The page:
From a full English breakfast to steak and ale pie made from scratch my heatwave week in the Dales was pure food heaven / Dave Thomas
It’s a place we go to regularly a few miles from Settle, in a little valley down a dusty lane that’s hidden from the road.
It’s not often 'oop north that it’s too hot to move but this was a week when we sat in the shade of the huge tree in the back garden most afternoons after a trip out in the morning to Settle, Clapham or Ribblehead.
We watched plenty of other people trekking up to Ingleborough and Whernside, and 'thought rather them than us.'
Hot it may have been and not much cooler in the evenings either, but that didn’t stop us from visiting the Station Inn at Ribblehead, the Talbot in Settle, Elaine’s Tea Rooms in Feizor, and the New Inn, in Clapham.
The Station Hotel at Ribblehead, steeped in history, an oasis of refreshment in a rugged landscape.
Going back to 1879 it was built around the same time as the viaduct and was both a pub and a farm. Its first landlord was also a schoolmaster, a job where you certainly need a drink at the end of a draining day.
The view of the viaduct and Whernside from the back garden is stunning. On the day we visited I knew a steam train was due but didn’t tell the others. “Going on a mystery tour,” I told them.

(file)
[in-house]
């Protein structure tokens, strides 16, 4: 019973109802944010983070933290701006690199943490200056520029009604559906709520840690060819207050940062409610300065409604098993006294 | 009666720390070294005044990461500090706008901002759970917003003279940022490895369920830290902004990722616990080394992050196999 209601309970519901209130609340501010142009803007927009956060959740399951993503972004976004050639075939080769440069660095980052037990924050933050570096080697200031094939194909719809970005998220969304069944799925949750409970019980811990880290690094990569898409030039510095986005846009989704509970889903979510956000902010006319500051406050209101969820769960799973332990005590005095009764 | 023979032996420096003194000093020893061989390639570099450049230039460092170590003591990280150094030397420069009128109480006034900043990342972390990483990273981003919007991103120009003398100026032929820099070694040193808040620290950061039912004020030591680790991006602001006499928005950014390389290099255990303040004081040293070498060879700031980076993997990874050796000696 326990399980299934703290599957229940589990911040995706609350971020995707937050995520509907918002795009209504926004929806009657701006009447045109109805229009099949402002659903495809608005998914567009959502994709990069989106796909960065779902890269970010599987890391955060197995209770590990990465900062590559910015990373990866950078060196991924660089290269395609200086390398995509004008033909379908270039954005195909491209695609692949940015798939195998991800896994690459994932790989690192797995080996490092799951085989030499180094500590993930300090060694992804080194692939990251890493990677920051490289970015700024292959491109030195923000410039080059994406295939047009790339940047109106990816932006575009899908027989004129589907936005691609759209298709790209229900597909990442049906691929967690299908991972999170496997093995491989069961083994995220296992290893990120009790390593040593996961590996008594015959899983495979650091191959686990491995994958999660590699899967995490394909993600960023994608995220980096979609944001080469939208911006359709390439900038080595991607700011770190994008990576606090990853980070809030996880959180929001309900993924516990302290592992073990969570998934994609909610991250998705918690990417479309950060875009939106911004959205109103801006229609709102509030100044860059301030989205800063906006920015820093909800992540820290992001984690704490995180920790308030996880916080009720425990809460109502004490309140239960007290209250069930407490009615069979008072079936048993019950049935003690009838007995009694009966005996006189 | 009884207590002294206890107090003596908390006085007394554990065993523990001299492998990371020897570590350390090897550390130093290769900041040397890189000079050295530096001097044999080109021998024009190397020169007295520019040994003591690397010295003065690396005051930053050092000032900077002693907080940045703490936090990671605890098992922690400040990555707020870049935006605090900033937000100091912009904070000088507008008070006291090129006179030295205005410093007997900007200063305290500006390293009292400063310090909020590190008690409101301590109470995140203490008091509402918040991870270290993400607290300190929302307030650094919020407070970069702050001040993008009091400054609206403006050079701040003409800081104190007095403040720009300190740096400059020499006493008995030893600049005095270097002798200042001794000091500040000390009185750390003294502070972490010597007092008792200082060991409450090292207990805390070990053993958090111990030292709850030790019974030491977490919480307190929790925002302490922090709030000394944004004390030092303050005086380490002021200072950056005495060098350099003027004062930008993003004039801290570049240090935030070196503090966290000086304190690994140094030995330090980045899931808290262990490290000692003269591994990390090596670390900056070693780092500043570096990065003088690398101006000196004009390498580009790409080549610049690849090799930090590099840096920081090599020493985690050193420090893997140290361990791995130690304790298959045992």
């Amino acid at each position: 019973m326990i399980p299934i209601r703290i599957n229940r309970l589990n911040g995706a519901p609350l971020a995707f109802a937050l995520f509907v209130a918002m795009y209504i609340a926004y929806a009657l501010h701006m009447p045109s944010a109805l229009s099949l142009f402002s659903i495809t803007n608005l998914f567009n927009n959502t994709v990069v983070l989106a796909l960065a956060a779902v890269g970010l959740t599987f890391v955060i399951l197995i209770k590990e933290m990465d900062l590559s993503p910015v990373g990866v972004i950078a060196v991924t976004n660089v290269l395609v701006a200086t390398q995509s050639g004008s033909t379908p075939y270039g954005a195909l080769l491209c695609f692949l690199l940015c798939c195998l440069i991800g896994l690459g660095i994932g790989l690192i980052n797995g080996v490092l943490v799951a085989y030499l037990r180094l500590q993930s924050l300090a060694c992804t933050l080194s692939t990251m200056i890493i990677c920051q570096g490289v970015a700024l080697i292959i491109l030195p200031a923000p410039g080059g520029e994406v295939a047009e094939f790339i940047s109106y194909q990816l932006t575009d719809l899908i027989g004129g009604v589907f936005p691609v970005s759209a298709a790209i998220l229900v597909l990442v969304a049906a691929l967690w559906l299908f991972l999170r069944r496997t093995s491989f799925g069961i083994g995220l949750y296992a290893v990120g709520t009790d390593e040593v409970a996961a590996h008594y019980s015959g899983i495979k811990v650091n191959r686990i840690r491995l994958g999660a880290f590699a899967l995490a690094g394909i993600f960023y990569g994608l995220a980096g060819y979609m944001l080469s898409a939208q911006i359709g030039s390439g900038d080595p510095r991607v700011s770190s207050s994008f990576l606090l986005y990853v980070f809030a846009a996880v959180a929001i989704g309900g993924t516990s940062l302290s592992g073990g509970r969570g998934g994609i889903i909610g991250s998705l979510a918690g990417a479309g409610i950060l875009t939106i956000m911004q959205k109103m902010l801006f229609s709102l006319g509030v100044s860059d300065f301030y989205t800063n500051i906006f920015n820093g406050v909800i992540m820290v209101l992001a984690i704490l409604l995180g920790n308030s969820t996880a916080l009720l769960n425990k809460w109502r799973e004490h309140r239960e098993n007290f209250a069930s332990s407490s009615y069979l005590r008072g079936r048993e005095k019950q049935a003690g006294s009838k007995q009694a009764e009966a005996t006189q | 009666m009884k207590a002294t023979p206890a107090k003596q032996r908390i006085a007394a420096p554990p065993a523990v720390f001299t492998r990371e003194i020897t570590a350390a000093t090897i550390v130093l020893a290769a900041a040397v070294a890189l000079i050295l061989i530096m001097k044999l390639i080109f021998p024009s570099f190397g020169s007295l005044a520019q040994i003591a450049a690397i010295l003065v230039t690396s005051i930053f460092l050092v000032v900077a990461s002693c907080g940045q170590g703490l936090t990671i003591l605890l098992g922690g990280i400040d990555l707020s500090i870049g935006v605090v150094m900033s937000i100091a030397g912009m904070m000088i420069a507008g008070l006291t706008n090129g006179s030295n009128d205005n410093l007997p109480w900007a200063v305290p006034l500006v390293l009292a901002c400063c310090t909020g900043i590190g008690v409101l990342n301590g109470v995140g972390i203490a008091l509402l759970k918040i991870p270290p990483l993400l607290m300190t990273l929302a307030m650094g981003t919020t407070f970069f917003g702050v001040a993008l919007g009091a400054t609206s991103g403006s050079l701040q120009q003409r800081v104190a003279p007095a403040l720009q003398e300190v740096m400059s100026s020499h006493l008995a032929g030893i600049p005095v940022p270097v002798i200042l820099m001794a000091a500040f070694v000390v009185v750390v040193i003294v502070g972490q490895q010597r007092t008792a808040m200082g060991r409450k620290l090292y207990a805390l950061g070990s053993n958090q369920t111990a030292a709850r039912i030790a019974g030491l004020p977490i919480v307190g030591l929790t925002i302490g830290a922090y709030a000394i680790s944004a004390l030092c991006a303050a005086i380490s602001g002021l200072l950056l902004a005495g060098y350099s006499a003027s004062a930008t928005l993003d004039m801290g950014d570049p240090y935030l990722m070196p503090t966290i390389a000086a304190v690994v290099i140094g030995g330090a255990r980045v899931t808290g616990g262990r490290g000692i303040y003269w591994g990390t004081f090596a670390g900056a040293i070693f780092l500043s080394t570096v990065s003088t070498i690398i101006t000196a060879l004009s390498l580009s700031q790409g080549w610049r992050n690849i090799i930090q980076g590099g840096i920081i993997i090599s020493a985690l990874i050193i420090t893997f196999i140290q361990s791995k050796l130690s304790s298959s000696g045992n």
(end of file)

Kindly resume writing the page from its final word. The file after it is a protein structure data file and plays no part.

Around 11-30am up the line it steamed, the blue sky clear, bright sun, what a sight and just a handful of
us in the garden to see it.
The area around is known as Batty Moss and up to 2,000 workers lived here in primitive conditions. In the pub at one end stands the old enormous Victorian fire range that occupies nearly a whole wall.
At the opposite end is the bar with the menu. I have had more steak and ale pies than I can remember but this one is proper. A proper pie with proper pastry not that flaky, crumbly, puff pastry stuff that is an affront to the word pie.
The blurb says that a Station Inn pie is made from scratch, the filling, the pastry, with local ingredients as often as possible. None of your ready-made stuff. Renowned says the menu. Indeed.
Feizor is a hamlet of cottages and ancient Dales houses. Elaine’s Tea Rooms are at the confluence of walks in all directions. A couple of miles off the main Settle Road you could miss the turn quite easily. We found it only because we did a long walk there some years ago. Tea Rooms is a bit of a misnomer; it’s a big old farmhouse that does everything from big breakfasts to Sunday dinners.
We always have a breakfast there, all the better if you are at an outside table with the sun beaming down. Foot traffic is constant with walkers heading by.
I’m running out of words, but the 18th century New Inn, an old coaching stop in Clapham, serves a 10oz steak and chips that you will not forget. The Talbot Arms in Settle is the definition of good pub, good pub grub. The Haddock Mornay, nom nom.
If ever you are up there, try them.